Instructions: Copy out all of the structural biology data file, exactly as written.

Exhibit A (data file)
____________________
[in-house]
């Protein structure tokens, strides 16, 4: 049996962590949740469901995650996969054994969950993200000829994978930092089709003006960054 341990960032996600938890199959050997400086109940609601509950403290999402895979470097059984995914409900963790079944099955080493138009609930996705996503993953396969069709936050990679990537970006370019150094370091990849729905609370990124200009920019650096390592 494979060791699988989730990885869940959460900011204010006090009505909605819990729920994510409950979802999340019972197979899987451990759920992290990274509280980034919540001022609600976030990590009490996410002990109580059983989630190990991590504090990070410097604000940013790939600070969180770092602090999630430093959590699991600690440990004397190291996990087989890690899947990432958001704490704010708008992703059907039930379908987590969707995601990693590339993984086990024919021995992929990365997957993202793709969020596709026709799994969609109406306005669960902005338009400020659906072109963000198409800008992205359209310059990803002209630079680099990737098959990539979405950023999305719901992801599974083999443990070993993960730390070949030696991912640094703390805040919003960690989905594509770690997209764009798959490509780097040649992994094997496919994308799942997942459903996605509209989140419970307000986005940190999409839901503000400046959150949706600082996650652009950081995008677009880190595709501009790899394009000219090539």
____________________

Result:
[in-house]
């Protein structure tokens, strides 16, 4: 049996962590949740469901995650996969054994969950993200000829994978930092089709003006960054 341990960032996600938890199959050997400086109940609601509950403290999402895979470097059984995914409900963790079944099955080493138009609930996705996503993953396969069709936050990679990537970006370019150094370091990849729905609370990124200009920019650096390592 494979060791699988989730990885869940959460900011204010006090009505909605819990729920994510409950979802999340019972197979899987451990759920992290990274509280980034919540001022609600976030990590009490996410002990109580059983989630190990991590504090990070410097604000940013790939600070969180770092602090999630430093959590699991600690440990004397190291996990087989890690899947990432958001704490704010708008992703059907039930379908987590969707995601990693590339993984086990024919021995992929990365997957993202793709969020596709026709799994969609109406306005669960902005338009400020659906072109963000198409800008992205359209310059990803002209630079680099990737098959990539979405950023999305719901992801599974083999443990070993993960730390070949030696991912640094703390805040919003960690989905594509770690997209764009798959490509780097040649992994094997496919994308799942997942459903996605509209989140419970307000986005940190999409839901503000400046959150949706600082996650652009950081995008677009880190595709501009790899394009000219090539």